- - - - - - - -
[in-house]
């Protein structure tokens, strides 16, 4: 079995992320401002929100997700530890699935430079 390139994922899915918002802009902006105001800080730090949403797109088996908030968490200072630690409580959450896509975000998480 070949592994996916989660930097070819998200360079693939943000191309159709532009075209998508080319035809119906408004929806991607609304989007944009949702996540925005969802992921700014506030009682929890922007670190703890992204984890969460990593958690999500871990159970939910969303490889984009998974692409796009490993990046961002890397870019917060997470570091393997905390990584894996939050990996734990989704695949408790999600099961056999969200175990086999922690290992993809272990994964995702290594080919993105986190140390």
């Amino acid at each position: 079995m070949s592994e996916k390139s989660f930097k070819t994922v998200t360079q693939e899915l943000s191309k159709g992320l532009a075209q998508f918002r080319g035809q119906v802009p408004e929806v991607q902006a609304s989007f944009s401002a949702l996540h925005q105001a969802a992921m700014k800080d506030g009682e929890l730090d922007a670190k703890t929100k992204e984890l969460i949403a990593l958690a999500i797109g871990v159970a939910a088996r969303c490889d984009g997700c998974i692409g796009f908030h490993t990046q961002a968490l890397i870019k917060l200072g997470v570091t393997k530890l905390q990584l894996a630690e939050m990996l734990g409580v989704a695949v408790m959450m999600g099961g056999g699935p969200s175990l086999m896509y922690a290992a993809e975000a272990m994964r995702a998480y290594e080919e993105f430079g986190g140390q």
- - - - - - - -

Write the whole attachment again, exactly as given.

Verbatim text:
[in-house]
């Protein structure tokens, strides 16, 4: 079995992320401002929100997700530890699935430079 390139994922899915918002802009902006105001800080730090949403797109088996908030968490200072630690409580959450896509975000998480 070949592994996916989660930097070819998200360079693939943000191309159709532009075209998508080319035809119906408004929806991607609304989007944009949702996540925005969802992921700014506030009682929890922007670190703890992204984890969460990593958690999500871990159970939910969303490889984009998974692409796009490993990046961002890397870019917060997470570091393997905390990584894996939050990996734990989704695949408790999600099961056999969200175990086999922690290992993809272990994964995702290594080919993105986190140390």
């Amino acid at each position: 079995m070949s592994e996916k390139s989660f930097k070819t994922v998200t360079q693939e899915l943000s191309k159709g992320l532009a075209q998508f918002r080319g035809q119906v802009p408004e929806v991607q902006a609304s989007f944009s401002a949702l996540h925005q105001a969802a992921m700014k800080d506030g009682e929890l730090d922007a670190k703890t929100k992204e984890l969460i949403a990593l958690a999500i797109g871990v159970a939910a088996r969303c490889d984009g997700c998974i692409g796009f908030h490993t990046q961002a968490l890397i870019k917060l200072g997470v570091t393997k530890l905390q990584l894996a630690e939050m990996l734990g409580v989704a695949v408790m959450m999600g099961g056999g699935p969200s175990l086999m896509y922690a290992a993809e975000a272990m994964r995702a998480y290594e080919e993105f430079g986190g140390q």